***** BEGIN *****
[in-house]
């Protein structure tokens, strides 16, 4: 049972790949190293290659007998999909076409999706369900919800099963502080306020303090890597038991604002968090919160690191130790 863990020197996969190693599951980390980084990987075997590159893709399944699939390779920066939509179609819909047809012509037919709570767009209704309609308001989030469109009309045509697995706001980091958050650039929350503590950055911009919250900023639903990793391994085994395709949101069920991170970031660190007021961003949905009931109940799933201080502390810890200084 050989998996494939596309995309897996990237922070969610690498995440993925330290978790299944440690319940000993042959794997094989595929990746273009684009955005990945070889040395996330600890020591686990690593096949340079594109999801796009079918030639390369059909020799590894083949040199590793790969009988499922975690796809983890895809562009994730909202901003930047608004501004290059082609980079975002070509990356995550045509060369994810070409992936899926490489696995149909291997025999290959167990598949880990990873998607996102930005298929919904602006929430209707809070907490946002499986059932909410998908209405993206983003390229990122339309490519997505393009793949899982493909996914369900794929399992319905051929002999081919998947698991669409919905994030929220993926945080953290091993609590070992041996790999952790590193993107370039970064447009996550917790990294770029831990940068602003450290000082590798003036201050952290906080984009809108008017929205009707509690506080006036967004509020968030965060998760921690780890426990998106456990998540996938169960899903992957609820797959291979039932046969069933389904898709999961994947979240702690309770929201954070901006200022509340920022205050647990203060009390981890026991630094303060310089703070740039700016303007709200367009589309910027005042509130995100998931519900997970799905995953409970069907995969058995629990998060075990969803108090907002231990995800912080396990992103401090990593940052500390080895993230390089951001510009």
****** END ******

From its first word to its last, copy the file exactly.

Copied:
[in-house]
């Protein structure tokens, strides 16, 4: 049972790949190293290659007998999909076409999706369900919800099963502080306020303090890597038991604002968090919160690191130790 863990020197996969190693599951980390980084990987075997590159893709399944699939390779920066939509179609819909047809012509037919709570767009209704309609308001989030469109009309045509697995706001980091958050650039929350503590950055911009919250900023639903990793391994085994395709949101069920991170970031660190007021961003949905009931109940799933201080502390810890200084 050989998996494939596309995309897996990237922070969610690498995440993925330290978790299944440690319940000993042959794997094989595929990746273009684009955005990945070889040395996330600890020591686990690593096949340079594109999801796009079918030639390369059909020799590894083949040199590793790969009988499922975690796809983890895809562009994730909202901003930047608004501004290059082609980079975002070509990356995550045509060369994810070409992936899926490489696995149909291997025999290959167990598949880990990873998607996102930005298929919904602006929430209707809070907490946002499986059932909410998908209405993206983003390229990122339309490519997505393009793949899982493909996914369900794929399992319905051929002999081919998947698991669409919905994030929220993926945080953290091993609590070992041996790999952790590193993107370039970064447009996550917790990294770029831990940068602003450290000082590798003036201050952290906080984009809108008017929205009707509690506080006036967004509020968030965060998760921690780890426990998106456990998540996938169960899903992957609820797959291979039932046969069933389904898709999961994947979240702690309770929201954070901006200022509340920022205050647990203060009390981890026991630094303060310089703070740039700016303007709200367009589309910027005042509130995100998931519900997970799905995953409970069907995969058995629990998060075990969803108090907002231990995800912080396990992103401090990593940052500390080895993230390089951001510009």